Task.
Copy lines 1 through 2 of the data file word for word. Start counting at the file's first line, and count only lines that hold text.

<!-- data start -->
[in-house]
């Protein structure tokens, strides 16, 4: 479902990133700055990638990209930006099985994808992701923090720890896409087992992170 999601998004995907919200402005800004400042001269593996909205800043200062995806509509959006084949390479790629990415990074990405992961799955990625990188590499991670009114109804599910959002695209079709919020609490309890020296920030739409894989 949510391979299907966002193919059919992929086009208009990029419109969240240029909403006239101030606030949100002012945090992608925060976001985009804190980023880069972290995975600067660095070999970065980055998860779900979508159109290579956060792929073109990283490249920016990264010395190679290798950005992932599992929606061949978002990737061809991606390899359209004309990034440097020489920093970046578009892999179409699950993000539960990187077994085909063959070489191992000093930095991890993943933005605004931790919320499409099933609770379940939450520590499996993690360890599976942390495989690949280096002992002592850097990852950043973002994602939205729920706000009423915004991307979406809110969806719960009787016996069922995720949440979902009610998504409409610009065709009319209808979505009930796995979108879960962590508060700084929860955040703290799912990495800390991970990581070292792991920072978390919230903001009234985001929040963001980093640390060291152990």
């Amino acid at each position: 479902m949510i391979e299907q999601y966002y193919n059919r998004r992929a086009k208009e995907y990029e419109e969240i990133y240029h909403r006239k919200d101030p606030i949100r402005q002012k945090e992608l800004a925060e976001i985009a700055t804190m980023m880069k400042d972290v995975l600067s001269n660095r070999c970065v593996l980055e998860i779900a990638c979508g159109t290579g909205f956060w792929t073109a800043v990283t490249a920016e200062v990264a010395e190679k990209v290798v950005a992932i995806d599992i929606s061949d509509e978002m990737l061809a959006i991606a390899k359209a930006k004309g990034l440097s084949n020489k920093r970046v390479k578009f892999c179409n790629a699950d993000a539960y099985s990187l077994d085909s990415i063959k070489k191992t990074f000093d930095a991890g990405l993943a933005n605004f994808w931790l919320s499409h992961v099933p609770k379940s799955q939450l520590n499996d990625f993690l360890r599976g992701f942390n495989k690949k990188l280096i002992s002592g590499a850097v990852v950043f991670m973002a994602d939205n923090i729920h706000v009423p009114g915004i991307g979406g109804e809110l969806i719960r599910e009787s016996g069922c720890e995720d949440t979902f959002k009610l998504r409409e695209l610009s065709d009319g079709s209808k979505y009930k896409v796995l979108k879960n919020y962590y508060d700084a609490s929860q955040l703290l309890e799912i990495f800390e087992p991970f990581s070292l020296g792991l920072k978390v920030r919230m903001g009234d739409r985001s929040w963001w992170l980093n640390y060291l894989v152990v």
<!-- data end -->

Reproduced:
[in-house]
């Protein structure tokens, strides 16, 4: 479902990133700055990638990209930006099985994808992701923090720890896409087992992170 999601998004995907919200402005800004400042001269593996909205800043200062995806509509959006084949390479790629990415990074990405992961799955990625990188590499991670009114109804599910959002695209079709919020609490309890020296920030739409894989 949510391979299907966002193919059919992929086009208009990029419109969240240029909403006239101030606030949100002012945090992608925060976001985009804190980023880069972290995975600067660095070999970065980055998860779900979508159109290579956060792929073109990283490249920016990264010395190679290798950005992932599992929606061949978002990737061809991606390899359209004309990034440097020489920093970046578009892999179409699950993000539960990187077994085909063959070489191992000093930095991890993943933005605004931790919320499409099933609770379940939450520590499996993690360890599976942390495989690949280096002992002592850097990852950043973002994602939205729920706000009423915004991307979406809110969806719960009787016996069922995720949440979902009610998504409409610009065709009319209808979505009930796995979108879960962590508060700084929860955040703290799912990495800390991970990581070292792991920072978390919230903001009234985001929040963001980093640390060291152990």